Stainless Steel, also known as inox steel or inox from French “inoxydable”, is defined as a steel alloy with a minimum of 10.5 or 11% chromium content by mass.
Stainless steel does not corrode, rust or stain with water as ordinary steel does, but despite the name it is not fully stain-proof. It is also called corrosion-resistant steel or CRES when thealloy type and grade are not detailed, particularly in the aviation industry. There are different grades and surface finishes of stainless steel to suit the environment the alloy must endure. Stainless steel is used where both the properties of steel and resistance to corrosion are required.
Stainless steel differs from carbon steel by the amount of chromium present. Unprotected carbon steel rusts readily when exposed to air and moisture. This iron oxide film (the rust) is active and accelerates corrosion by forming more iron oxide. Stainless steels contain sufficient chromium to form a passive film of chromium oxide, which prevents further surface corrosion and blocks corrosion from spreading into the metal’s internal structure.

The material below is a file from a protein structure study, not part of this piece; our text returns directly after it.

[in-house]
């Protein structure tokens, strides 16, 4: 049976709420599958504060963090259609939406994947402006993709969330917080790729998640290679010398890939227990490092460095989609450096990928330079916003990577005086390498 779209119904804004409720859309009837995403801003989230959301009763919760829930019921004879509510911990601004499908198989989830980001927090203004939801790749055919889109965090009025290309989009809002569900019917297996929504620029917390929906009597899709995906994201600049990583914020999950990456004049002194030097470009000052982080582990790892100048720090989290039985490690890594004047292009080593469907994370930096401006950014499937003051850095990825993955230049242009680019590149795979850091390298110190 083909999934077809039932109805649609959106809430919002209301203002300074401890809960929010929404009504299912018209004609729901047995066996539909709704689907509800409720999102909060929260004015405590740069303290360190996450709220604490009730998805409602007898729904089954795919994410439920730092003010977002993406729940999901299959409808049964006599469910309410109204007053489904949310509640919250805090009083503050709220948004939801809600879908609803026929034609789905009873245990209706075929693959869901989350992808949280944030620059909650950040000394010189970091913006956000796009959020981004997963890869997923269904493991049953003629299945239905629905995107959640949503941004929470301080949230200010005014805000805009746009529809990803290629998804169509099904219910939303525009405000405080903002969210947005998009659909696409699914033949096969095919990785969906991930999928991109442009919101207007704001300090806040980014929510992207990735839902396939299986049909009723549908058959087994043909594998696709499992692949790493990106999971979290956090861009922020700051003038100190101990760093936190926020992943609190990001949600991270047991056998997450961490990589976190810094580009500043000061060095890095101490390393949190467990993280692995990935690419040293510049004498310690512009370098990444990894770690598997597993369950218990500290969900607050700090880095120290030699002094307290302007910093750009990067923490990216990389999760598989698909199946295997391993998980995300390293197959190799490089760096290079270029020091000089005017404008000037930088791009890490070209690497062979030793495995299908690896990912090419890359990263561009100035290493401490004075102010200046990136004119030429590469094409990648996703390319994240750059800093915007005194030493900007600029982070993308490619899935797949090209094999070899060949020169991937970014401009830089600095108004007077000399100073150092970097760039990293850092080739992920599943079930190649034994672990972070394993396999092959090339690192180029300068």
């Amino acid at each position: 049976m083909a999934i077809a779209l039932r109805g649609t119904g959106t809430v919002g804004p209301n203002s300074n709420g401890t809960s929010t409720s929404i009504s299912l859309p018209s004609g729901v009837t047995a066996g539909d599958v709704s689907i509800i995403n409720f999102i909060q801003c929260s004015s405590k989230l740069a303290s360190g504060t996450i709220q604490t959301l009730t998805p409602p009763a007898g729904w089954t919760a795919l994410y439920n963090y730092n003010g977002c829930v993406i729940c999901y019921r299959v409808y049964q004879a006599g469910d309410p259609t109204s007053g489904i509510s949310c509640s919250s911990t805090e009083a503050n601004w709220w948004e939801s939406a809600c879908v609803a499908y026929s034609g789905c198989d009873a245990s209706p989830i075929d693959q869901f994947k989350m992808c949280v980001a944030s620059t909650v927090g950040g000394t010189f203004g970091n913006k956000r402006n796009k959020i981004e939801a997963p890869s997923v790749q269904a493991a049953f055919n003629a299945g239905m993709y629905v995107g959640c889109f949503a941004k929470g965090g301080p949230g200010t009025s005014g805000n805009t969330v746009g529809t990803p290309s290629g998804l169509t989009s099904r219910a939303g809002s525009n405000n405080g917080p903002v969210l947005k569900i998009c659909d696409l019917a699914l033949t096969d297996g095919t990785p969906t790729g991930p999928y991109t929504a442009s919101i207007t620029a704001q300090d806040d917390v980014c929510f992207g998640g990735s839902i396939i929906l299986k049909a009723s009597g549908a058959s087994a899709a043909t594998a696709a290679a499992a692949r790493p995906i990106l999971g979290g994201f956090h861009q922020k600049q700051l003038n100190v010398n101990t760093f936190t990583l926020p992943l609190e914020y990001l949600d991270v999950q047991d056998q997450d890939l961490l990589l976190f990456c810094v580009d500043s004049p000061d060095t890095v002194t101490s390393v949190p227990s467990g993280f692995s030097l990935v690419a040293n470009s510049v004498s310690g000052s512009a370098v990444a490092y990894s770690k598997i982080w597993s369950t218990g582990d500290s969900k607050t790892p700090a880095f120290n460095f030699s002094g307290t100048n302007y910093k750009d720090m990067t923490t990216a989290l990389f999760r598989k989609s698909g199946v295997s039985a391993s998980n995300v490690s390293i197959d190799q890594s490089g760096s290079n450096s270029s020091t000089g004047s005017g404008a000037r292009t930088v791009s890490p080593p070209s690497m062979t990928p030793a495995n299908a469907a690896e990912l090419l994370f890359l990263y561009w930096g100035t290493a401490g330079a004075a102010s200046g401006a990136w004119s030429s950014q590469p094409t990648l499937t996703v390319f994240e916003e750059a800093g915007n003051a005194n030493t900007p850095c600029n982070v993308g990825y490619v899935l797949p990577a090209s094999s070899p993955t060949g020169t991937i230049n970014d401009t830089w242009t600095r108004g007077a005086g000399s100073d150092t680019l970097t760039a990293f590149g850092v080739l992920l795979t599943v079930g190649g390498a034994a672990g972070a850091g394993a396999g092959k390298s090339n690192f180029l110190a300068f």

Stainless steel is 100% recyclable. An average stainless steel object is composed of about 60% recycled material of which approximately 40% originates from end-of-life products and about 60% comes from manufacturing processes. According to the International Resource Panel’s and Metal Stocks In Society report, the per capita stock of stainless steel in use in society is 80–180kg in more developed countries and 15kg in less-developed countries.
North Fulton Metals recycles usable scrap for many stainless steel markets. The product is mostly coil, sheet and blanks. This material is sold to commercial quality stampers and sheet metal houses. The material may have scratches, pits and dents but is made to the current specifications.